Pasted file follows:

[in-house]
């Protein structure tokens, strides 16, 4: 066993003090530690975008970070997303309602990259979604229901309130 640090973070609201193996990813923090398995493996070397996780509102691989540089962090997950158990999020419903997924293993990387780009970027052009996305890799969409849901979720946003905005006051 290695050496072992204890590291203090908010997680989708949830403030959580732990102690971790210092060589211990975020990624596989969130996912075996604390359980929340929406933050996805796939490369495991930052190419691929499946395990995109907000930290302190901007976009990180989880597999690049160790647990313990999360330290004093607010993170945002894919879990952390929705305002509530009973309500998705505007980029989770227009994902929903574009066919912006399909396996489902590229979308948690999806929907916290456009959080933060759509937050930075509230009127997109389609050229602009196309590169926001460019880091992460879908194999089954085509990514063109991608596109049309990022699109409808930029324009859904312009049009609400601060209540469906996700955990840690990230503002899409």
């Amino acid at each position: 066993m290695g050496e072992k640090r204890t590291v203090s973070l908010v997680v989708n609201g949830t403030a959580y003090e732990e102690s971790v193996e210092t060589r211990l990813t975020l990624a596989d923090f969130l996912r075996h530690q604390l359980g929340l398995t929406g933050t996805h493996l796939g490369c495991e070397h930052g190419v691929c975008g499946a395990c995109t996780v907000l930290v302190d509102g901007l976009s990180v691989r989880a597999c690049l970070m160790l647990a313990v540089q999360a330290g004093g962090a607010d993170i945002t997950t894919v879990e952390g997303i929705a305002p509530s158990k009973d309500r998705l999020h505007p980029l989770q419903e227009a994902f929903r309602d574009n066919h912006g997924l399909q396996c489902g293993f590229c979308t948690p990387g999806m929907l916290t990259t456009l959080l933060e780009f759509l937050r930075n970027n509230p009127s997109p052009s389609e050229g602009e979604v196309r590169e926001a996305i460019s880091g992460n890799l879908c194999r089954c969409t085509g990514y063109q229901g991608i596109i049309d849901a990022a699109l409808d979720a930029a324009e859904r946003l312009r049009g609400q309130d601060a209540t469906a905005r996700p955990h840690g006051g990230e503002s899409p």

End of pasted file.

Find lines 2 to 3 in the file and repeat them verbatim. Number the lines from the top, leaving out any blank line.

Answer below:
């Protein structure tokens, strides 16, 4: 066993003090530690975008970070997303309602990259979604229901309130 640090973070609201193996990813923090398995493996070397996780509102691989540089962090997950158990999020419903997924293993990387780009970027052009996305890799969409849901979720946003905005006051 290695050496072992204890590291203090908010997680989708949830403030959580732990102690971790210092060589211990975020990624596989969130996912075996604390359980929340929406933050996805796939490369495991930052190419691929499946395990995109907000930290302190901007976009990180989880597999690049160790647990313990999360330290004093607010993170945002894919879990952390929705305002509530009973309500998705505007980029989770227009994902929903574009066919912006399909396996489902590229979308948690999806929907916290456009959080933060759509937050930075509230009127997109389609050229602009196309590169926001460019880091992460879908194999089954085509990514063109991608596109049309990022699109409808930029324009859904312009049009609400601060209540469906996700955990840690990230503002899409």
């Amino acid at each position: 066993m290695g050496e072992k640090r204890t590291v203090s973070l908010v997680v989708n609201g949830t403030a959580y003090e732990e102690s971790v193996e210092t060589r211990l990813t975020l990624a596989d923090f969130l996912r075996h530690q604390l359980g929340l398995t929406g933050t996805h493996l796939g490369c495991e070397h930052g190419v691929c975008g499946a395990c995109t996780v907000l930290v302190d509102g901007l976009s990180v691989r989880a597999c690049l970070m160790l647990a313990v540089q999360a330290g004093g962090a607010d993170i945002t997950t894919v879990e952390g997303i929705a305002p509530s158990k009973d309500r998705l999020h505007p980029l989770q419903e227009a994902f929903r309602d574009n066919h912006g997924l399909q396996c489902g293993f590229c979308t948690p990387g999806m929907l916290t990259t456009l959080l933060e780009f759509l937050r930075n970027n509230p009127s997109p052009s389609e050229g602009e979604v196309r590169e926001a996305i460019s880091g992460n890799l879908c194999r089954c969409t085509g990514y063109q229901g991608i596109i049309d849901a990022a699109l409808d979720a930029a324009e859904r946003l312009r049009g609400q309130d601060a209540t469906a905005r996700p955990h840690g006051g990230e503002s899409p």